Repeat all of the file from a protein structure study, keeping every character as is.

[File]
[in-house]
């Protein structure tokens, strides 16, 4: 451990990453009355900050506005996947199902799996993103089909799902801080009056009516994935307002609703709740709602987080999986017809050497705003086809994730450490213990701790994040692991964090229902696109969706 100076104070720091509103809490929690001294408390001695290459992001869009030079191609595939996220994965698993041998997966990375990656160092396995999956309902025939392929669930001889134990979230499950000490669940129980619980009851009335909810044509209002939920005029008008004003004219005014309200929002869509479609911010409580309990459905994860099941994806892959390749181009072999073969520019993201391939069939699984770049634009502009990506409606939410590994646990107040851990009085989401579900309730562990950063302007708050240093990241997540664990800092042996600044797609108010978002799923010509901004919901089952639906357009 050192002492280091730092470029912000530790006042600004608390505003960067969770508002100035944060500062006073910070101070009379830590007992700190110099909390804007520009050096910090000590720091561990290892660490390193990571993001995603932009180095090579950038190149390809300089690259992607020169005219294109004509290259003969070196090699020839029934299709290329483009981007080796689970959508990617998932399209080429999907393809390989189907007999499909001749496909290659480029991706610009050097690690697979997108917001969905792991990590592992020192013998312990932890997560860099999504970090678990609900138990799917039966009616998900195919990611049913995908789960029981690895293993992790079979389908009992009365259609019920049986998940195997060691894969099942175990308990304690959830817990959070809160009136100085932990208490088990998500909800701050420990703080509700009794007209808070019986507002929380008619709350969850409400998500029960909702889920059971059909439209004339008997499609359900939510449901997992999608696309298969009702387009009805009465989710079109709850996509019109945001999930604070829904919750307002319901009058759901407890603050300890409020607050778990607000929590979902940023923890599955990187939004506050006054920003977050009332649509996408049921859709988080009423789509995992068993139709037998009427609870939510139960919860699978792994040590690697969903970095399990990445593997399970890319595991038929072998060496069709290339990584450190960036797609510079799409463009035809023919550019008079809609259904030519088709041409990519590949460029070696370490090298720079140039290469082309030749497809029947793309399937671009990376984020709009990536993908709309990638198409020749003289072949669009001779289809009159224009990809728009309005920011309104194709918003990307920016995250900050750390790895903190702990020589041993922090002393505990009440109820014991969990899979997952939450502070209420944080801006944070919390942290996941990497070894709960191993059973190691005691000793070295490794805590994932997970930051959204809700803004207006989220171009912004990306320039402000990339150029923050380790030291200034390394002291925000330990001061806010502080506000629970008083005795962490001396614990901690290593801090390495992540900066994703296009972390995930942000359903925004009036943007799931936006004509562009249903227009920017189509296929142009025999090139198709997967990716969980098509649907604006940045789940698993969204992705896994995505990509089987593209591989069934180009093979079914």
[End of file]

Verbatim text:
[in-house]
């Protein structure tokens, strides 16, 4: 451990990453009355900050506005996947199902799996993103089909799902801080009056009516994935307002609703709740709602987080999986017809050497705003086809994730450490213990701790994040692991964090229902696109969706 100076104070720091509103809490929690001294408390001695290459992001869009030079191609595939996220994965698993041998997966990375990656160092396995999956309902025939392929669930001889134990979230499950000490669940129980619980009851009335909810044509209002939920005029008008004003004219005014309200929002869509479609911010409580309990459905994860099941994806892959390749181009072999073969520019993201391939069939699984770049634009502009990506409606939410590994646990107040851990009085989401579900309730562990950063302007708050240093990241997540664990800092042996600044797609108010978002799923010509901004919901089952639906357009 050192002492280091730092470029912000530790006042600004608390505003960067969770508002100035944060500062006073910070101070009379830590007992700190110099909390804007520009050096910090000590720091561990290892660490390193990571993001995603932009180095090579950038190149390809300089690259992607020169005219294109004509290259003969070196090699020839029934299709290329483009981007080796689970959508990617998932399209080429999907393809390989189907007999499909001749496909290659480029991706610009050097690690697979997108917001969905792991990590592992020192013998312990932890997560860099999504970090678990609900138990799917039966009616998900195919990611049913995908789960029981690895293993992790079979389908009992009365259609019920049986998940195997060691894969099942175990308990304690959830817990959070809160009136100085932990208490088990998500909800701050420990703080509700009794007209808070019986507002929380008619709350969850409400998500029960909702889920059971059909439209004339008997499609359900939510449901997992999608696309298969009702387009009805009465989710079109709850996509019109945001999930604070829904919750307002319901009058759901407890603050300890409020607050778990607000929590979902940023923890599955990187939004506050006054920003977050009332649509996408049921859709988080009423789509995992068993139709037998009427609870939510139960919860699978792994040590690697969903970095399990990445593997399970890319595991038929072998060496069709290339990584450190960036797609510079799409463009035809023919550019008079809609259904030519088709041409990519590949460029070696370490090298720079140039290469082309030749497809029947793309399937671009990376984020709009990536993908709309990638198409020749003289072949669009001779289809009159224009990809728009309005920011309104194709918003990307920016995250900050750390790895903190702990020589041993922090002393505990009440109820014991969990899979997952939450502070209420944080801006944070919390942290996941990497070894709960191993059973190691005691000793070295490794805590994932997970930051959204809700803004207006989220171009912004990306320039402000990339150029923050380790030291200034390394002291925000330990001061806010502080506000629970008083005795962490001396614990901690290593801090390495992540900066994703296009972390995930942000359903925004009036943007799931936006004509562009249903227009920017189509296929142009025999090139198709997967990716969980098509649907604006940045789940698993969204992705896994995505990509089987593209591989069934180009093979079914």